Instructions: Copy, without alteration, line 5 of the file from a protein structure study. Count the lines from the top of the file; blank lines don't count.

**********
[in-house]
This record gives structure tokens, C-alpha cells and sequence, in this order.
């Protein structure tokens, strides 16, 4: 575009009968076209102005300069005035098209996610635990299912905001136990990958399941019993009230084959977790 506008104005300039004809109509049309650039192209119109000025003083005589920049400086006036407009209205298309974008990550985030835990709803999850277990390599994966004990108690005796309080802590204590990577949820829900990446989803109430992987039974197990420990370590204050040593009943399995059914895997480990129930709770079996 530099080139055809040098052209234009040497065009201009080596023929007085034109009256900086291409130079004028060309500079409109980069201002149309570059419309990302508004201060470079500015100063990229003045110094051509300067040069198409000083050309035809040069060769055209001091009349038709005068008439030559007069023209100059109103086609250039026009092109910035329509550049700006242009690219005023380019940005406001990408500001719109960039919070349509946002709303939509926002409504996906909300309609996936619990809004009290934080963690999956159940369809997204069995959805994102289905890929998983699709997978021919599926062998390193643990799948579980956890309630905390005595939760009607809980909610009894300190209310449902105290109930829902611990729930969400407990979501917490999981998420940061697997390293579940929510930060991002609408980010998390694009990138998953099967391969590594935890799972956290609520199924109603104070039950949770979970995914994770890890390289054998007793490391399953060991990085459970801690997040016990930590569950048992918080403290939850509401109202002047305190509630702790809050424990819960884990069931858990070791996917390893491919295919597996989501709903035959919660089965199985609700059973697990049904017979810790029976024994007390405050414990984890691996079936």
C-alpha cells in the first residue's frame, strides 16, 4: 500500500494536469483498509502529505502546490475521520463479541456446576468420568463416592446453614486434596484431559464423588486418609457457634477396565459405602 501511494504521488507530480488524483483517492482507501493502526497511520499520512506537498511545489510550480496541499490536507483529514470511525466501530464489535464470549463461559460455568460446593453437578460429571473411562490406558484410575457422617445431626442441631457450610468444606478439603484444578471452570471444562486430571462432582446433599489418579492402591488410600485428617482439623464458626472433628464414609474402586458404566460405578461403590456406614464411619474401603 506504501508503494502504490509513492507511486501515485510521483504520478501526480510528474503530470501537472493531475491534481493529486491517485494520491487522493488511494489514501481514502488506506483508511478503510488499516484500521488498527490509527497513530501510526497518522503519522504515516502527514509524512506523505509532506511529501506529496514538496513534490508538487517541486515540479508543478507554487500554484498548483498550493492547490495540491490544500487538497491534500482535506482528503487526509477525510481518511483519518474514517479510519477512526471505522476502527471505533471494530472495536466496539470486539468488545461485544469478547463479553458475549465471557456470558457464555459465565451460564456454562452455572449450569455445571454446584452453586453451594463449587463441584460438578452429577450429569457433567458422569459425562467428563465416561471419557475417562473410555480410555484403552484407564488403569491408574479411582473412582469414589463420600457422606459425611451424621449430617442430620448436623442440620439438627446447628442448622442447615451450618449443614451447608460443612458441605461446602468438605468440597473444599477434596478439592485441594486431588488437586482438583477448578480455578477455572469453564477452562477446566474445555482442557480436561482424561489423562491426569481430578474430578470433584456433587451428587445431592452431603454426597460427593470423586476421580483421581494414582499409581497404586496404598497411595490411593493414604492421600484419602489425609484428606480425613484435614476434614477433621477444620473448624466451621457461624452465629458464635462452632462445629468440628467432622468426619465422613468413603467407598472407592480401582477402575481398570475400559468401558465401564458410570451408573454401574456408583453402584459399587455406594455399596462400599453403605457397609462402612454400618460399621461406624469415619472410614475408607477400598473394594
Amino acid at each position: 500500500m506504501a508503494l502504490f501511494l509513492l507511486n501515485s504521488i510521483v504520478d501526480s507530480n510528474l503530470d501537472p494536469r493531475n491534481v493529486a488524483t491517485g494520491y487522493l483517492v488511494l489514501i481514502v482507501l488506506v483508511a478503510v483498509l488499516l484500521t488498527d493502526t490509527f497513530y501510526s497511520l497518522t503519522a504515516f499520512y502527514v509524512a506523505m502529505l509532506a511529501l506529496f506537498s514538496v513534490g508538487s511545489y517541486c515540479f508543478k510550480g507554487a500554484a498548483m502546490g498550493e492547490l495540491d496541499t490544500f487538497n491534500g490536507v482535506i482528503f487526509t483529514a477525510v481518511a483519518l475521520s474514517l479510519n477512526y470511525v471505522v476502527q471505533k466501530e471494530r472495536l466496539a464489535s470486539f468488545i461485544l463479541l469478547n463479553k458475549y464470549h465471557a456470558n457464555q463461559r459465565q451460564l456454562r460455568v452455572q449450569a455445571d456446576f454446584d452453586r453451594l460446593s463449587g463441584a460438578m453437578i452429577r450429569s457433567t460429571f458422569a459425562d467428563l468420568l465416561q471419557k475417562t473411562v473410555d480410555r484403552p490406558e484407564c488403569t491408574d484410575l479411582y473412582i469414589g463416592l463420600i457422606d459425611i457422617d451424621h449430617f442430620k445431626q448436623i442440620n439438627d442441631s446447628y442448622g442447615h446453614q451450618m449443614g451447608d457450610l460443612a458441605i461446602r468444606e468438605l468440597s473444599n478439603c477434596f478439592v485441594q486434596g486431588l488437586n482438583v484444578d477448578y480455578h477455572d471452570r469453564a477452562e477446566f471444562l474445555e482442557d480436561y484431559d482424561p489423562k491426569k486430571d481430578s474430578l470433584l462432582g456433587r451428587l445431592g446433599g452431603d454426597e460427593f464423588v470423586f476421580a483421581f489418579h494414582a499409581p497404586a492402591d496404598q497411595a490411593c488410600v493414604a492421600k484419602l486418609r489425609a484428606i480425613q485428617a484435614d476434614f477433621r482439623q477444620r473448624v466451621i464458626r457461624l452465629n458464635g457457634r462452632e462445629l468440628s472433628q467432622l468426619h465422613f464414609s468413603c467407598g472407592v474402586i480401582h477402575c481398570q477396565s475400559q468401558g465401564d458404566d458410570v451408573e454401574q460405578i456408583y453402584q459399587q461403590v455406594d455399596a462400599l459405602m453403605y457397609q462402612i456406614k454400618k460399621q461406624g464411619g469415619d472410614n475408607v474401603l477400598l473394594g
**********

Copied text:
Amino acid at each position: 500500500m506504501a508503494l502504490f501511494l509513492l507511486n501515485s504521488i510521483v504520478d501526480s507530480n510528474l503530470d501537472p494536469r493531475n491534481v493529486a488524483t491517485g494520491y487522493l483517492v488511494l489514501i481514502v482507501l488506506v483508511a478503510v483498509l488499516l484500521t488498527d493502526t490509527f497513530y501510526s497511520l497518522t503519522a504515516f499520512y502527514v509524512a506523505m502529505l509532506a511529501l506529496f506537498s514538496v513534490g508538487s511545489y517541486c515540479f508543478k510550480g507554487a500554484a498548483m502546490g498550493e492547490l495540491d496541499t490544500f487538497n491534500g490536507v482535506i482528503f487526509t483529514a477525510v481518511a483519518l475521520s474514517l479510519n477512526y470511525v471505522v476502527q471505533k466501530e471494530r472495536l466496539a464489535s470486539f468488545i461485544l463479541l469478547n463479553k458475549y464470549h465471557a456470558n457464555q463461559r459465565q451460564l456454562r460455568v452455572q449450569a455445571d456446576f454446584d452453586r453451594l460446593s463449587g463441584a460438578m453437578i452429577r450429569s457433567t460429571f458422569a459425562d467428563l468420568l465416561q471419557k475417562t473411562v473410555d480410555r484403552p490406558e484407564c488403569t491408574d484410575l479411582y473412582i469414589g463416592l463420600i457422606d459425611i457422617d451424621h449430617f442430620k445431626q448436623i442440620n439438627d442441631s446447628y442448622g442447615h446453614q451450618m449443614g451447608d457450610l460443612a458441605i461446602r468444606e468438605l468440597s473444599n478439603c477434596f478439592v485441594q486434596g486431588l488437586n482438583v484444578d477448578y480455578h477455572d471452570r469453564a477452562e477446566f471444562l474445555e482442557d480436561y484431559d482424561p489423562k491426569k486430571d481430578s474430578l470433584l462432582g456433587r451428587l445431592g446433599g452431603d454426597e460427593f464423588v470423586f476421580a483421581f489418579h494414582a499409581p497404586a492402591d496404598q497411595a490411593c488410600v493414604a492421600k484419602l486418609r489425609a484428606i480425613q485428617a484435614d476434614f477433621r482439623q477444620r473448624v466451621i464458626r457461624l452465629n458464635g457457634r462452632e462445629l468440628s472433628q467432622l468426619h465422613f464414609s468413603c467407598g472407592v474402586i480401582h477402575c481398570q477396565s475400559q468401558g465401564d458404566d458410570v451408573e454401574q460405578i456408583y453402584q459399587q461403590v455406594d455399596a462400599l459405602m453403605y457397609q462402612i456406614k454400618k460399621q461406624g464411619g469415619d472410614n475408607v474401603l477400598l473394594g